Nigeria’s Misery Index Worsens

Nigeria’s Misery Index Worsens

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Q4:2020 Labour Market Statistics: Youth Unemployment at an All-time High
The Nigerian Bureau of Statistics (NBS) released the labour statistics for Q4:2020 and we summarise the highlights. Interestingly, the NBS was able to conduct the survey through face-to-face interviews following the lifting of restrictions imposed by the pandemic compared with the Computer Assisted Telephone Interview method used in Q2:2020.

According to the report, unemployment rate in Nigeria worsened to 33.3% in Q4:2020, from the 27.1% reported in Q2:2020, representing the worst performance on record since the reporting of quarterly data began in 2010. We saw a further decline in the labor force by 10.6 million people to 69.7 million in Q4:2020 majorly driven by a 21.9% decline in the number of female persons available to work to 30.2 million people. This decline in the labor force, despite a 4.3% increase in the working-age population to 122.0 million, implies that more people have lost interest in job search. On the flip side, underemployment rate declined to 22.8% in Q4:2020 from 28.6% in Q2:2020. Since the economy reopened in Q2:2020, we had expected the pick-up in economic activities to boost labour market performance.

A more worrying picture emerges in the youth unemployment rate, which tracks people within the age range of 15 – 34years, as it rose to 42.5% in Q4:2020 from 34.9% in Q2:2020. This is alarming considering the Federal Government’s effort in boosting youth employment, particularly the most recent ₦75.0bn Youth Investment Fund that aims to generate 500,000 jobs by 2023. Rising youth unemployment unmasks the motives behind the youth restiveness witnessed in 2020.

Within two quarters, the number of fully employed people declined by 5.0 million to 30.6 million and total employed people (including underemployed people) also fell 12.0 million to 46.5 million in Q4:2020 from 58.5 million in Q2:2020. Although the pandemic affected the labour market, the Nigerian economic woes pre-date the pandemic as population growth at 2.6% (IMF) continues to outpace real economic growth rate, impeding employment growth. With the associated effects of the pandemic, poor FDI flows and unfavorable macroeconomic conditions, significant improvement in employment may not be a walk in the park. In addition, government appears to lack the necessary creativity and capacity in using data to design job elevation programs for the Nigerian masses.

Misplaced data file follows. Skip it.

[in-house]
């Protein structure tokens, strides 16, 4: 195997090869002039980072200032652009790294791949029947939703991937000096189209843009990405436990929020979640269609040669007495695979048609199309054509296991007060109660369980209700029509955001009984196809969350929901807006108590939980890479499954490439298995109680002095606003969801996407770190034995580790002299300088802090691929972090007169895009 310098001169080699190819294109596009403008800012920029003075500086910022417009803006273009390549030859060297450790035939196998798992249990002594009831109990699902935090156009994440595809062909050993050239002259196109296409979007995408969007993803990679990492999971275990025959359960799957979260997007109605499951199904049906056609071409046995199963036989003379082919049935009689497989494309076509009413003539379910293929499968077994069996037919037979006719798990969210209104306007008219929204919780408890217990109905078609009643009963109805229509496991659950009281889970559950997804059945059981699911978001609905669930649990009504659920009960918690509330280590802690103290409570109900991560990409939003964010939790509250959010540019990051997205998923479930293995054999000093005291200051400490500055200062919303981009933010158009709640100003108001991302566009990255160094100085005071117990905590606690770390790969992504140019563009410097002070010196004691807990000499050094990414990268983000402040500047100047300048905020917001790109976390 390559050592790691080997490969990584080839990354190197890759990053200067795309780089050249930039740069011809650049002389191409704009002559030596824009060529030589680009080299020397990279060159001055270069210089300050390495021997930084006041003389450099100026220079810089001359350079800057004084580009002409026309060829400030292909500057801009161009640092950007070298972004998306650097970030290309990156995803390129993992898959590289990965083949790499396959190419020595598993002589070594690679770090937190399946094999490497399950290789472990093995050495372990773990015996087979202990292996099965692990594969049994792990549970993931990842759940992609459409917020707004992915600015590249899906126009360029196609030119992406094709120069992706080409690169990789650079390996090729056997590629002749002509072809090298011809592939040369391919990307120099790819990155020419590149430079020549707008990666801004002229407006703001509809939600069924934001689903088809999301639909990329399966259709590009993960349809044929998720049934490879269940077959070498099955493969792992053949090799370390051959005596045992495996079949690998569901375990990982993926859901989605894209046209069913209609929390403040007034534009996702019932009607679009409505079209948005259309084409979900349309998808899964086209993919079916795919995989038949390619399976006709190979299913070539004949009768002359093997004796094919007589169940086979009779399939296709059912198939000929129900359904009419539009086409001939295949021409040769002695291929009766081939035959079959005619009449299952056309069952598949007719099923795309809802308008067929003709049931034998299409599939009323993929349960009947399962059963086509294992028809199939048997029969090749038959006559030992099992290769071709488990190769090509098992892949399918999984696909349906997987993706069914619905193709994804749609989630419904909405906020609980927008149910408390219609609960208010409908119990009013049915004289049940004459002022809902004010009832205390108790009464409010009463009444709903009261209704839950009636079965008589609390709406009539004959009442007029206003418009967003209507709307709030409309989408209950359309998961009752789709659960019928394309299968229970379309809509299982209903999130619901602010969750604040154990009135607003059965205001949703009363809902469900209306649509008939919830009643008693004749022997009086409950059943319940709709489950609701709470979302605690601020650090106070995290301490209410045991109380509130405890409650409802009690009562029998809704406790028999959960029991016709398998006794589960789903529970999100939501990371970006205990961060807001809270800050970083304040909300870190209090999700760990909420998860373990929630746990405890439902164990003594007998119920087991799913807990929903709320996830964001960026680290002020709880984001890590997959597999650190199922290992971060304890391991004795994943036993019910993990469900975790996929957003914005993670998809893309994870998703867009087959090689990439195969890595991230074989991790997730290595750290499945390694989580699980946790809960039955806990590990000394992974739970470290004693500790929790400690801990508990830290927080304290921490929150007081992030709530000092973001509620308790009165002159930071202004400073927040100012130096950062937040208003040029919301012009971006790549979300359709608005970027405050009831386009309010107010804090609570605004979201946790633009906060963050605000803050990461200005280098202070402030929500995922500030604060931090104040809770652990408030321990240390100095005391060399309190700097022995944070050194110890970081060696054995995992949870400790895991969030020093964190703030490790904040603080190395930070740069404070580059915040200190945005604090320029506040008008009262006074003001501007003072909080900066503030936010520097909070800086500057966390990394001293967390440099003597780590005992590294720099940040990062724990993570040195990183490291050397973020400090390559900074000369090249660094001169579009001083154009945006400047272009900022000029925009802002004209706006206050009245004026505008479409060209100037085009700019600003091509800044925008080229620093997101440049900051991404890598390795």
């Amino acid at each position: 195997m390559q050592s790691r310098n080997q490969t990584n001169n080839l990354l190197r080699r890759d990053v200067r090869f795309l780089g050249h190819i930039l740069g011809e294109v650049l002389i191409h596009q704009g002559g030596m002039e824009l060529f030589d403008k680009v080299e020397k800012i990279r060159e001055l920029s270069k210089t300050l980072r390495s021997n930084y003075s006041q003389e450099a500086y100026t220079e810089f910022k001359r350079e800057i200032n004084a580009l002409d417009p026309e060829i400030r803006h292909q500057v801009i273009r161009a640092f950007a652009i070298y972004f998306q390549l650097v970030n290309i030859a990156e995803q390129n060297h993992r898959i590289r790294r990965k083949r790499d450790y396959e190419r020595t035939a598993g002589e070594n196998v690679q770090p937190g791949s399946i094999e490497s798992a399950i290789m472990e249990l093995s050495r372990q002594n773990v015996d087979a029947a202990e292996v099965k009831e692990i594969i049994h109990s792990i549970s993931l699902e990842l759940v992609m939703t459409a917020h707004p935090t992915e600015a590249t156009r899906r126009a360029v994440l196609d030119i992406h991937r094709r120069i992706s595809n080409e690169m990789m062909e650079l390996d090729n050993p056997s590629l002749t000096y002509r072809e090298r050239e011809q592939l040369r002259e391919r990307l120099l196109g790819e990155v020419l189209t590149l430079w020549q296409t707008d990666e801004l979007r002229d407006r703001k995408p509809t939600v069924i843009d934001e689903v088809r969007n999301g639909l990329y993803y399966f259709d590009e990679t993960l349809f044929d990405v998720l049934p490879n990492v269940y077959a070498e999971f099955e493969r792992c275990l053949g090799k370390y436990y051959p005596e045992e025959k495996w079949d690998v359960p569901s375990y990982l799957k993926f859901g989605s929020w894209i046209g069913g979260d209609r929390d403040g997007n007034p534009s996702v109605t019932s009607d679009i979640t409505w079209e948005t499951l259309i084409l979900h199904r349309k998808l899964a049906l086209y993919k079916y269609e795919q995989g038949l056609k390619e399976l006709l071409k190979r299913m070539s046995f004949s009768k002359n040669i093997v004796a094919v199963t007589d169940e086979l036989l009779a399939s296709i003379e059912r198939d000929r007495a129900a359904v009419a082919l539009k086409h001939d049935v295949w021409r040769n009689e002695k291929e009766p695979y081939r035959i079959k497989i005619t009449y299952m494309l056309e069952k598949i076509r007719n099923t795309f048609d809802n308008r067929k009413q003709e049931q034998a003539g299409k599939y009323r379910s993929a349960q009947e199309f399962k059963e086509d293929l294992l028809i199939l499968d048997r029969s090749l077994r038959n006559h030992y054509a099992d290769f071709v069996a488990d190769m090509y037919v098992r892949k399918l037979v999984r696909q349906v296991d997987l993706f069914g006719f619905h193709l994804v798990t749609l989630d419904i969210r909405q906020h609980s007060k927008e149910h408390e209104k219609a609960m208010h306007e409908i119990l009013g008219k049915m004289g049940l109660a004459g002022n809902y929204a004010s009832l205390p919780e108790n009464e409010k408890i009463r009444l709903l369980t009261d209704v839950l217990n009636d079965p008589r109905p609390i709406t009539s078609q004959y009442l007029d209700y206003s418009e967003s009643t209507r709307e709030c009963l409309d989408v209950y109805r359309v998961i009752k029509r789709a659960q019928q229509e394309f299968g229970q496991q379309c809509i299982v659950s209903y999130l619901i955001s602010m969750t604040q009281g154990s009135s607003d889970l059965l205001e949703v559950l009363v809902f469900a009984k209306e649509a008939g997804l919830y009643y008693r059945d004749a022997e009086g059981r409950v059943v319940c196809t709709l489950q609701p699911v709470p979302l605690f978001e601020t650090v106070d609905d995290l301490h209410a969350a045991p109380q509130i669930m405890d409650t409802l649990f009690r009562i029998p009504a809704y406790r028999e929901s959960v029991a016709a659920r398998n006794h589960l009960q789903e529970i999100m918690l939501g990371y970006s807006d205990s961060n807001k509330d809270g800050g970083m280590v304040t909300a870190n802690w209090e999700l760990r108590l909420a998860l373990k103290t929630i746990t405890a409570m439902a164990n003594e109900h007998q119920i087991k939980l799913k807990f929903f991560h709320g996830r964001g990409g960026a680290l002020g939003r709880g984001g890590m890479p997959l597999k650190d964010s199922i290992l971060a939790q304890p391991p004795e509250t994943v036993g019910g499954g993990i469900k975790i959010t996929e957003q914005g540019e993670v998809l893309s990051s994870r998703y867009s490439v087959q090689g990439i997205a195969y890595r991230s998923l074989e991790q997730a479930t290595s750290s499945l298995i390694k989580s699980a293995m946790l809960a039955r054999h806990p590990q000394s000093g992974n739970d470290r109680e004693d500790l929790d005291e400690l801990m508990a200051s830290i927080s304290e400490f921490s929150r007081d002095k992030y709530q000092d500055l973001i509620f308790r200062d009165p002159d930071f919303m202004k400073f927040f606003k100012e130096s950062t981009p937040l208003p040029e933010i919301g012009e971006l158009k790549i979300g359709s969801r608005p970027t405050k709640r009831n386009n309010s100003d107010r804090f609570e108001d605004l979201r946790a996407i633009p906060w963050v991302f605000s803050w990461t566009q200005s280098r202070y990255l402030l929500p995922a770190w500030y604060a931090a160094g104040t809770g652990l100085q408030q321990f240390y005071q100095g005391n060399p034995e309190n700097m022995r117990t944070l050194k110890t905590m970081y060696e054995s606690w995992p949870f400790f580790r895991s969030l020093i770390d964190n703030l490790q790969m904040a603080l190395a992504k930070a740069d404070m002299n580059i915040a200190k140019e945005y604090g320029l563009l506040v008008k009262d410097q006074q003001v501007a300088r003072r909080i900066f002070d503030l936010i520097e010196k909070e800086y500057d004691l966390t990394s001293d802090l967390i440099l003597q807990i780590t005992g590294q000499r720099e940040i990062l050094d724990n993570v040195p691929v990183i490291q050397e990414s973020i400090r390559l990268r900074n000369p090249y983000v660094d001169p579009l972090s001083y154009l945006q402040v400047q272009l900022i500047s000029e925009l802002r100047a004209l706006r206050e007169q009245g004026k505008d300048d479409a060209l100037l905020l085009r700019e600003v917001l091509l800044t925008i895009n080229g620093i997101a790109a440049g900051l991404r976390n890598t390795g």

February 2021 CPI Report: Headline Inflation hits a 4-year High
The Consumer Price Index (CPI) data for February as released by the NBS reveals an unrelenting uptrend in the headline inflation rate for the 18th consecutive month as it rose to 17.3%. Although headline inflation represents the highest level since February 2017, month-on-month inflation flattened at 1.5% (similar to January level).

The food basket remained the pressure point for headline inflation, rising y/y to 21.8% in February from 20.6% the previous month. The m/m data however revealed a slower pace of increase as the food index rose marginally by 6bps m/m to 1.9%. We believe that the sustained insecurity in the food-producing regions of the country, the farmer-herder clash, and the recent blockade of food-conveying trucks from the north fueled the increase in food prices, especially considering that food inflation moderated in January. Core inflation also increased 53bps y/y in February to 12.4%, the highest we have seen since June 2017. The m/m trend however signifies a slowdown, moderating 5bps to 1.2% in February as the effect of the increased electricity tariff wears out.

We believe the risks to inflation remain on the upside over the mid-term. Food prices would continue to pressure headline inflation as we have exited the harvest season. This is especially as food insecurity issues abound amidst unrelenting farmer-herder clash and may disrupt planting season. We may also see increased pressure on core inflation if a new pricing template for PMS is adopted amidst higher crude oil prices.



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